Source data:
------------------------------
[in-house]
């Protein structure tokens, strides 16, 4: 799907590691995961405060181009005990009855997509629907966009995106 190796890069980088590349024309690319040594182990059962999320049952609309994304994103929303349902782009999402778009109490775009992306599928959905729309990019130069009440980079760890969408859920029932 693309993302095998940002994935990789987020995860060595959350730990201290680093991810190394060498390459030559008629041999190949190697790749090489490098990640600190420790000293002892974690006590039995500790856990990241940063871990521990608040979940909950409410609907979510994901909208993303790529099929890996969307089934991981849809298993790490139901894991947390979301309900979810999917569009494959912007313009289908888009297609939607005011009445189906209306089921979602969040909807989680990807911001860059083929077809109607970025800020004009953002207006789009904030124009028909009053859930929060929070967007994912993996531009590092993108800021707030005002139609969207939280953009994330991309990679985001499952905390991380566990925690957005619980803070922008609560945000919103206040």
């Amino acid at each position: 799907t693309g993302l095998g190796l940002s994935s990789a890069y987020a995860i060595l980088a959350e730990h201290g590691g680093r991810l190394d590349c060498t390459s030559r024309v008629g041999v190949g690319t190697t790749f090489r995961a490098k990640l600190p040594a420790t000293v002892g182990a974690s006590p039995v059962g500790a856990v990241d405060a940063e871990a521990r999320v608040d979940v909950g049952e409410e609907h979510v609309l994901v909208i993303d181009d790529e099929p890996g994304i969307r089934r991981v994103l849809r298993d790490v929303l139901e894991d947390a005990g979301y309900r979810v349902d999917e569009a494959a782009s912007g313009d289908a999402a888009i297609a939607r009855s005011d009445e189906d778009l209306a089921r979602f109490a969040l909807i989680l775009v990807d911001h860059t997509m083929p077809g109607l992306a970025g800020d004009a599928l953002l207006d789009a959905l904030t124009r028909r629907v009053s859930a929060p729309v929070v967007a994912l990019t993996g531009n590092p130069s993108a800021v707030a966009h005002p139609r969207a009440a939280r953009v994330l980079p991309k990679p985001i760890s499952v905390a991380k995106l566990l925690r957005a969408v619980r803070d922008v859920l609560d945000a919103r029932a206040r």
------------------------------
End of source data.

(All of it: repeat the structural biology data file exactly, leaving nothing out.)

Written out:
[in-house]
């Protein structure tokens, strides 16, 4: 799907590691995961405060181009005990009855997509629907966009995106 190796890069980088590349024309690319040594182990059962999320049952609309994304994103929303349902782009999402778009109490775009992306599928959905729309990019130069009440980079760890969408859920029932 693309993302095998940002994935990789987020995860060595959350730990201290680093991810190394060498390459030559008629041999190949190697790749090489490098990640600190420790000293002892974690006590039995500790856990990241940063871990521990608040979940909950409410609907979510994901909208993303790529099929890996969307089934991981849809298993790490139901894991947390979301309900979810999917569009494959912007313009289908888009297609939607005011009445189906209306089921979602969040909807989680990807911001860059083929077809109607970025800020004009953002207006789009904030124009028909009053859930929060929070967007994912993996531009590092993108800021707030005002139609969207939280953009994330991309990679985001499952905390991380566990925690957005619980803070922008609560945000919103206040």
């Amino acid at each position: 799907t693309g993302l095998g190796l940002s994935s990789a890069y987020a995860i060595l980088a959350e730990h201290g590691g680093r991810l190394d590349c060498t390459s030559r024309v008629g041999v190949g690319t190697t790749f090489r995961a490098k990640l600190p040594a420790t000293v002892g182990a974690s006590p039995v059962g500790a856990v990241d405060a940063e871990a521990r999320v608040d979940v909950g049952e409410e609907h979510v609309l994901v909208i993303d181009d790529e099929p890996g994304i969307r089934r991981v994103l849809r298993d790490v929303l139901e894991d947390a005990g979301y309900r979810v349902d999917e569009a494959a782009s912007g313009d289908a999402a888009i297609a939607r009855s005011d009445e189906d778009l209306a089921r979602f109490a969040l909807i989680l775009v990807d911001h860059t997509m083929p077809g109607l992306a970025g800020d004009a599928l953002l207006d789009a959905l904030t124009r028909r629907v009053s859930a929060p729309v929070v967007a994912l990019t993996g531009n590092p130069s993108a800021v707030a966009h005002p139609r969207a009440a939280r953009v994330l980079p991309k990679p985001i760890s499952v905390a991380k995106l566990l925690r957005a969408v619980r803070d922008v859920l609560d945000a919103r029932a206040r």